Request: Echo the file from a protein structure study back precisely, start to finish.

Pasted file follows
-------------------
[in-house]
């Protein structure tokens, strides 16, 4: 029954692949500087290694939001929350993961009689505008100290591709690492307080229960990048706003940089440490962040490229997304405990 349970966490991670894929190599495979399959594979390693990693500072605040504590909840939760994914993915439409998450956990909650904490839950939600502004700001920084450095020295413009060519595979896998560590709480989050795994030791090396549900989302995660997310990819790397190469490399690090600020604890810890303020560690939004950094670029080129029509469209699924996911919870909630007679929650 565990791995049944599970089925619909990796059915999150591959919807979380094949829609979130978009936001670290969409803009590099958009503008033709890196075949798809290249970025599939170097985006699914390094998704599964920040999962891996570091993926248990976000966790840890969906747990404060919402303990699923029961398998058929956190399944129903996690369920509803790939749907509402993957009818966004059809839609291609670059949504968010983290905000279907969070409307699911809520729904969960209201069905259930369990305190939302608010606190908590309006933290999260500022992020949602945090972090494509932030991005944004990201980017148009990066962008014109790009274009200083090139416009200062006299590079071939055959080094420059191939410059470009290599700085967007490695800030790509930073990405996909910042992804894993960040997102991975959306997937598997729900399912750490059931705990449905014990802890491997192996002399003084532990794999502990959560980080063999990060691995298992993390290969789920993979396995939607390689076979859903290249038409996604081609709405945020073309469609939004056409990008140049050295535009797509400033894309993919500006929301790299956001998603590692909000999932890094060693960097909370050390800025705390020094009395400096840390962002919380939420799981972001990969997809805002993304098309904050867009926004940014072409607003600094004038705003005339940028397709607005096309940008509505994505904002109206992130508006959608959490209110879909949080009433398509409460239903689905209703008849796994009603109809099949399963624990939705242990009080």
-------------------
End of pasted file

[in-house]
């Protein structure tokens, strides 16, 4: 029954692949500087290694939001929350993961009689505008100290591709690492307080229960990048706003940089440490962040490229997304405990 349970966490991670894929190599495979399959594979390693990693500072605040504590909840939760994914993915439409998450956990909650904490839950939600502004700001920084450095020295413009060519595979896998560590709480989050795994030791090396549900989302995660997310990819790397190469490399690090600020604890810890303020560690939004950094670029080129029509469209699924996911919870909630007679929650 565990791995049944599970089925619909990796059915999150591959919807979380094949829609979130978009936001670290969409803009590099958009503008033709890196075949798809290249970025599939170097985006699914390094998704599964920040999962891996570091993926248990976000966790840890969906747990404060919402303990699923029961398998058929956190399944129903996690369920509803790939749907509402993957009818966004059809839609291609670059949504968010983290905000279907969070409307699911809520729904969960209201069905259930369990305190939302608010606190908590309006933290999260500022992020949602945090972090494509932030991005944004990201980017148009990066962008014109790009274009200083090139416009200062006299590079071939055959080094420059191939410059470009290599700085967007490695800030790509930073990405996909910042992804894993960040997102991975959306997937598997729900399912750490059931705990449905014990802890491997192996002399003084532990794999502990959560980080063999990060691995298992993390290969789920993979396995939607390689076979859903290249038409996604081609709405945020073309469609939004056409990008140049050295535009797509400033894309993919500006929301790299956001998603590692909000999932890094060693960097909370050390800025705390020094009395400096840390962002919380939420799981972001990969997809805002993304098309904050867009926004940014072409607003600094004038705003005339940028397709607005096309940008509505994505904002109206992130508006959608959490209110879909949080009433398509409460239903689905209703008849796994009603109809099949399963624990939705242990009080």